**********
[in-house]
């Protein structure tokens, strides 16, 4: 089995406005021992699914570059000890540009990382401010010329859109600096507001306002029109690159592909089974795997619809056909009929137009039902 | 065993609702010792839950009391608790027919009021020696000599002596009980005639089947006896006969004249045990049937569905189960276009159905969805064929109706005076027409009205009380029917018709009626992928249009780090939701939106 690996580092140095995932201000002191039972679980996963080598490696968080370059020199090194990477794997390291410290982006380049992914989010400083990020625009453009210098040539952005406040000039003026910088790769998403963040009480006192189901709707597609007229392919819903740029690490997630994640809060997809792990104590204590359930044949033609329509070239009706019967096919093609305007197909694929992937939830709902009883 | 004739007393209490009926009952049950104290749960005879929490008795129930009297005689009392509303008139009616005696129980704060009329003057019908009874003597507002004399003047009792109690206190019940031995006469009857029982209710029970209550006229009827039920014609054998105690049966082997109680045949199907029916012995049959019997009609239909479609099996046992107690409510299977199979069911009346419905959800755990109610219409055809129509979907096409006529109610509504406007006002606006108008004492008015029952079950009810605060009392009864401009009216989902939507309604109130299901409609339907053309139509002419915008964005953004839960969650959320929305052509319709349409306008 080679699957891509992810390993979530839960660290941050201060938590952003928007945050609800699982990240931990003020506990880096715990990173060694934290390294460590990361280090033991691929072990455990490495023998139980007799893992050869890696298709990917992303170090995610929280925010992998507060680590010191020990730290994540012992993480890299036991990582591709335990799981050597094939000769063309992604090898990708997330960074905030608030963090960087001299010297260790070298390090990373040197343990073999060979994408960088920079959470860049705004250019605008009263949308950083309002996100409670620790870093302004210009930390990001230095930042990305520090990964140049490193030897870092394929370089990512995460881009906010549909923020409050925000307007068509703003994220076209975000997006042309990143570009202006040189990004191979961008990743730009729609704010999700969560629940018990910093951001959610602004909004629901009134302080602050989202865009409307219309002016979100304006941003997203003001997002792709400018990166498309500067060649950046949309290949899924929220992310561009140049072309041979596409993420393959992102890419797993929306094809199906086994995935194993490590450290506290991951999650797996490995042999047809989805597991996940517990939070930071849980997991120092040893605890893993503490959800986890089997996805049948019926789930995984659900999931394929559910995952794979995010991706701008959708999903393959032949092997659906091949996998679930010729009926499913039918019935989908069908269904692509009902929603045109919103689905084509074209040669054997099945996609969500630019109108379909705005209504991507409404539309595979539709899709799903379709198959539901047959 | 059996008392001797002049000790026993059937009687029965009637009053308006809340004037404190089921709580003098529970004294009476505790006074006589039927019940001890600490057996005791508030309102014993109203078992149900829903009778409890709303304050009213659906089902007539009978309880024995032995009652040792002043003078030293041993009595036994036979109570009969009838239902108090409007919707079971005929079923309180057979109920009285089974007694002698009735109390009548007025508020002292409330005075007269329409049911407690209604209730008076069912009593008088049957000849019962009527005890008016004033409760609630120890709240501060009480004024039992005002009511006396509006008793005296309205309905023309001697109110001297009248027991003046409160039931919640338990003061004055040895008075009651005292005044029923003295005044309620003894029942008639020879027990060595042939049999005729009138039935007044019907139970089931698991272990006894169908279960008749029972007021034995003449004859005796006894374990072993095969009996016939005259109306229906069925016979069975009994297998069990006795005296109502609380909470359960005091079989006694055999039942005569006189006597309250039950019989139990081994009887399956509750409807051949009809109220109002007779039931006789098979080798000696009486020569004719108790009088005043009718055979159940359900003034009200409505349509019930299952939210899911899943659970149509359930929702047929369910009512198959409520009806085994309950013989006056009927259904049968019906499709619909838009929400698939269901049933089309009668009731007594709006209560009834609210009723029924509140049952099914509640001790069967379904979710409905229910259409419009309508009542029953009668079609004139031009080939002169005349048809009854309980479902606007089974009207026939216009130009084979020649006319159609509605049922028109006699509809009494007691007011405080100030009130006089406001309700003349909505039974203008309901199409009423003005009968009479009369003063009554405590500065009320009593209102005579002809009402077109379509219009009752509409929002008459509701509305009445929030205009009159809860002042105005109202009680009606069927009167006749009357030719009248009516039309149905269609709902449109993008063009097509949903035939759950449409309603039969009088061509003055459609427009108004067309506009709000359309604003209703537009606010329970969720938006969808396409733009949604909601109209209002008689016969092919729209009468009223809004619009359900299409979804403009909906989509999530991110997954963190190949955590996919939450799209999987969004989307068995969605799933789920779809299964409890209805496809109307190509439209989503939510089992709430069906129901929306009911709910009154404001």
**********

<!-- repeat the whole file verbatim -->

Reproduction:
[in-house]
């Protein structure tokens, strides 16, 4: 089995406005021992699914570059000890540009990382401010010329859109600096507001306002029109690159592909089974795997619809056909009929137009039902 | 065993609702010792839950009391608790027919009021020696000599002596009980005639089947006896006969004249045990049937569905189960276009159905969805064929109706005076027409009205009380029917018709009626992928249009780090939701939106 690996580092140095995932201000002191039972679980996963080598490696968080370059020199090194990477794997390291410290982006380049992914989010400083990020625009453009210098040539952005406040000039003026910088790769998403963040009480006192189901709707597609007229392919819903740029690490997630994640809060997809792990104590204590359930044949033609329509070239009706019967096919093609305007197909694929992937939830709902009883 | 004739007393209490009926009952049950104290749960005879929490008795129930009297005689009392509303008139009616005696129980704060009329003057019908009874003597507002004399003047009792109690206190019940031995006469009857029982209710029970209550006229009827039920014609054998105690049966082997109680045949199907029916012995049959019997009609239909479609099996046992107690409510299977199979069911009346419905959800755990109610219409055809129509979907096409006529109610509504406007006002606006108008004492008015029952079950009810605060009392009864401009009216989902939507309604109130299901409609339907053309139509002419915008964005953004839960969650959320929305052509319709349409306008 080679699957891509992810390993979530839960660290941050201060938590952003928007945050609800699982990240931990003020506990880096715990990173060694934290390294460590990361280090033991691929072990455990490495023998139980007799893992050869890696298709990917992303170090995610929280925010992998507060680590010191020990730290994540012992993480890299036991990582591709335990799981050597094939000769063309992604090898990708997330960074905030608030963090960087001299010297260790070298390090990373040197343990073999060979994408960088920079959470860049705004250019605008009263949308950083309002996100409670620790870093302004210009930390990001230095930042990305520090990964140049490193030897870092394929370089990512995460881009906010549909923020409050925000307007068509703003994220076209975000997006042309990143570009202006040189990004191979961008990743730009729609704010999700969560629940018990910093951001959610602004909004629901009134302080602050989202865009409307219309002016979100304006941003997203003001997002792709400018990166498309500067060649950046949309290949899924929220992310561009140049072309041979596409993420393959992102890419797993929306094809199906086994995935194993490590450290506290991951999650797996490995042999047809989805597991996940517990939070930071849980997991120092040893605890893993503490959800986890089997996805049948019926789930995984659900999931394929559910995952794979995010991706701008959708999903393959032949092997659906091949996998679930010729009926499913039918019935989908069908269904692509009902929603045109919103689905084509074209040669054997099945996609969500630019109108379909705005209504991507409404539309595979539709899709799903379709198959539901047959 | 059996008392001797002049000790026993059937009687029965009637009053308006809340004037404190089921709580003098529970004294009476505790006074006589039927019940001890600490057996005791508030309102014993109203078992149900829903009778409890709303304050009213659906089902007539009978309880024995032995009652040792002043003078030293041993009595036994036979109570009969009838239902108090409007919707079971005929079923309180057979109920009285089974007694002698009735109390009548007025508020002292409330005075007269329409049911407690209604209730008076069912009593008088049957000849019962009527005890008016004033409760609630120890709240501060009480004024039992005002009511006396509006008793005296309205309905023309001697109110001297009248027991003046409160039931919640338990003061004055040895008075009651005292005044029923003295005044309620003894029942008639020879027990060595042939049999005729009138039935007044019907139970089931698991272990006894169908279960008749029972007021034995003449004859005796006894374990072993095969009996016939005259109306229906069925016979069975009994297998069990006795005296109502609380909470359960005091079989006694055999039942005569006189006597309250039950019989139990081994009887399956509750409807051949009809109220109002007779039931006789098979080798000696009486020569004719108790009088005043009718055979159940359900003034009200409505349509019930299952939210899911899943659970149509359930929702047929369910009512198959409520009806085994309950013989006056009927259904049968019906499709619909838009929400698939269901049933089309009668009731007594709006209560009834609210009723029924509140049952099914509640001790069967379904979710409905229910259409419009309508009542029953009668079609004139031009080939002169005349048809009854309980479902606007089974009207026939216009130009084979020649006319159609509605049922028109006699509809009494007691007011405080100030009130006089406001309700003349909505039974203008309901199409009423003005009968009479009369003063009554405590500065009320009593209102005579002809009402077109379509219009009752509409929002008459509701509305009445929030205009009159809860002042105005109202009680009606069927009167006749009357030719009248009516039309149905269609709902449109993008063009097509949903035939759950449409309603039969009088061509003055459609427009108004067309506009709000359309604003209703537009606010329970969720938006969808396409733009949604909601109209209002008689016969092919729209009468009223809004619009359900299409979804403009909906989509999530991110997954963190190949955590996919939450799209999987969004989307068995969605799933789920779809299964409890209805496809109307190509439209989503939510089992709430069906129901929306009911709910009154404001």